Federal Regulators: “Substandard Quality of Care” at Signature Healthcare at Saint Francis

This is an archived article and the information in the article may be outdated. Please look at the time stamp on the story to see when it was last updated.

  MEMPHIS, Tenn. --   We now know why dozens of residents at Signature Healthcare at Saint Francis were forced to move somewhere else for care.

The On Your Side Investigators obtained federal documents showing the nursing home put patients' health and safety at risk.

Carol Diamond said it was no shock to her when WREG reported federal authorities cut off payments to Signature Healthcare at Saint Francis for Medicare and Medicaid residents.

Her husband Luther was a patient at the nursing home from Mid to late March.

She said the problems started his first night there.

"He pushed the button for help, he needed to use the bathroom, they didn't come, he tried to reach his urinal and he fell," said Diamond.

Diamond said what was worse was what Luther had to do to get help.

"Forty-five minutes, he laid on the floor, and the only way to get the attention was to throw the urinal into the hallway," she told WREG.

According to Diamond, problems ranged from Luther not getting his medicine on time to questionable record keeping.

It's one of many complaints Diamond shared with the state.

"Lack of nursing skill, lack of compassion, lack of concern, lack of communication, lack of patient care," she said.

Patient care was at the center of this letter from the Centers for Medicare and Medicaid Services to Signature Healthcare at Saint Francis.

It notes surveyors found conditions at the nursing home that "constituted immediate jeopardy, a substandard quality of care and actual harm to residents' health and safety."

According to the letter sent to the nursing home, CMS terminated its provider agreement and issued a denial of payment for all Medicare and Medicaid residents, along with new admissions.

While Signature wouldn't confirm how many residents the change affected, WREG was told roughly a hundred patients received notification letters from the nursing home, meaning they needed to move.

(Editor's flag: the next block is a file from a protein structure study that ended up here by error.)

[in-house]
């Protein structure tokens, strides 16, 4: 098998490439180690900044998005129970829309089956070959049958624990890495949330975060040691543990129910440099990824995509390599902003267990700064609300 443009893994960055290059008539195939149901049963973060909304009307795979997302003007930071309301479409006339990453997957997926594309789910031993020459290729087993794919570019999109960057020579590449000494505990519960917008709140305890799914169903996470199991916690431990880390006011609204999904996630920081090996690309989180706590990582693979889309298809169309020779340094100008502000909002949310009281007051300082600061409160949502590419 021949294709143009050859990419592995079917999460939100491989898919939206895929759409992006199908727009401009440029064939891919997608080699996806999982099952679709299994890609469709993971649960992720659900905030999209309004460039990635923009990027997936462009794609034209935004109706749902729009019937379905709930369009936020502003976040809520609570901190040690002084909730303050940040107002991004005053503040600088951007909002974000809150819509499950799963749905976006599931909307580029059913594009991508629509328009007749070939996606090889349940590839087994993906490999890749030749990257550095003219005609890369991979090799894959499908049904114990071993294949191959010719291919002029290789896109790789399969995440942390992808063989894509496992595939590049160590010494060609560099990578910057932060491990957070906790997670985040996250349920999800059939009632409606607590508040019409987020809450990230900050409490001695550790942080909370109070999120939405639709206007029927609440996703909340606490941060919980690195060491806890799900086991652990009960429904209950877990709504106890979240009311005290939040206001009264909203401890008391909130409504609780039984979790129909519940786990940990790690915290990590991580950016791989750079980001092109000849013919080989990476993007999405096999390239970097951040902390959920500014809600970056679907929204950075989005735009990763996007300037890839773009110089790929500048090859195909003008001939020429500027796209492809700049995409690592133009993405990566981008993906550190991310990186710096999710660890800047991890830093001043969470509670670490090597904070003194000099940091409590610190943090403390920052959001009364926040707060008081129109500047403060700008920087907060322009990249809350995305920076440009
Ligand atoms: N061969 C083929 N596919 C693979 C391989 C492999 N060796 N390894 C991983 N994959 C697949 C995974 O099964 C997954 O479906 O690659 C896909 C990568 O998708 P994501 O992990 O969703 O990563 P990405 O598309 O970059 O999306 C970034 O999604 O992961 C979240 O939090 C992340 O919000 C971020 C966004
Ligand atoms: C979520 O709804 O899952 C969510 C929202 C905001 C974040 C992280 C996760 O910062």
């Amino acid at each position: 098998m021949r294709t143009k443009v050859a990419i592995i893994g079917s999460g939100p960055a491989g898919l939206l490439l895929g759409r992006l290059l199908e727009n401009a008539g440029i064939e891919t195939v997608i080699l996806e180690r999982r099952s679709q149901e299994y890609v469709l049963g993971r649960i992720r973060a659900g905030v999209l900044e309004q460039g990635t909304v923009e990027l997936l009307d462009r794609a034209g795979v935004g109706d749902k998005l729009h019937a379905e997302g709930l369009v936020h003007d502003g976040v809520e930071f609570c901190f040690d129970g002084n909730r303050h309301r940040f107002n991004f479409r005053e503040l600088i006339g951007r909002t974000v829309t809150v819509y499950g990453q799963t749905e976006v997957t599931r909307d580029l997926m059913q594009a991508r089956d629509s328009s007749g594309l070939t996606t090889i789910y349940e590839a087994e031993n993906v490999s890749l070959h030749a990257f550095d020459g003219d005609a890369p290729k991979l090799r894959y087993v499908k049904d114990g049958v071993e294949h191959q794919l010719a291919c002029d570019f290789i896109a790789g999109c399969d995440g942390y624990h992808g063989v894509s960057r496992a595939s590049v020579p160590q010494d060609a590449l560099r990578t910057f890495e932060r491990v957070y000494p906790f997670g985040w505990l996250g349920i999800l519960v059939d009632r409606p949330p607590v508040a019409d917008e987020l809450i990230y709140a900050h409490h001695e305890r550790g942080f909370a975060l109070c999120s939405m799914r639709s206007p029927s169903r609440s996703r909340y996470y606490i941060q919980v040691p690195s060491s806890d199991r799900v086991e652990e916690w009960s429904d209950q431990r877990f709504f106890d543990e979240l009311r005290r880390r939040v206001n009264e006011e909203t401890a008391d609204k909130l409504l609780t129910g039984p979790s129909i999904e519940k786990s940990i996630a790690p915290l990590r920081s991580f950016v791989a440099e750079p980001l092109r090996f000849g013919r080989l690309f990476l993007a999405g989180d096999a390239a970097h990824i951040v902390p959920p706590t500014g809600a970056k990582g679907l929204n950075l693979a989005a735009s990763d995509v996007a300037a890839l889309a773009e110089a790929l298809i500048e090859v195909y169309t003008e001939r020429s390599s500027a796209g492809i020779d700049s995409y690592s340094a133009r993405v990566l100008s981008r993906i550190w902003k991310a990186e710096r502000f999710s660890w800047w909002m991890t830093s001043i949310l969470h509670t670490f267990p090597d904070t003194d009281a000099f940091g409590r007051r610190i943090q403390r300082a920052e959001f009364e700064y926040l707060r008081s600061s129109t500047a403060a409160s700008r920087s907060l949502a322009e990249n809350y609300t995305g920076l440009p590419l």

Tennessee's Long Term Care Ombudsman Laura Brown said she was helping affected families.

"The residents have the right to 30 day written notice, they also have the right to be discharged to a location of their choosing, they have a right to be discharged to a safe and appropriate location, so a location that can meet their level of care," she said.

Late Thursday a spokesperson for Signature told the On Your Side Investigators CMS reduced its penalty.

Signature Healthcare Media Relations Manager Ben Adkins said by phone, rather than a denial for all patients on Medicare and Medicaid, "There will be a monetary fine and they will also temporarily halt payment for new admissions."

No word on what this means for residents already in the process of moving and we've yet to get confirmation from CMS.

In the meantime, Diamond said she felt compelled to speak out.

"When I knew you were doing an investigative story I contacted you," she said. "I don't mind talking on camera; I don't mind, if I can save a life."

Adkins wouldn't comment on Mr. Diamond's case specifically, but said the company welcomes feedback and the opportunity to rectify problems when possible.

He also said the nursing home is preparing its Plan of Correction to submit to CMS and the state.

Contact the Tennessee Long Term Care Ombudsman's Office in Memphis at 901-529-4565, ext. 215 or 877-236-0013.

Notice: you are using an outdated browser. Microsoft does not recommend using IE as your default browser. Some features on this website, like video and images, might not work properly. For the best experience, please upgrade your browser.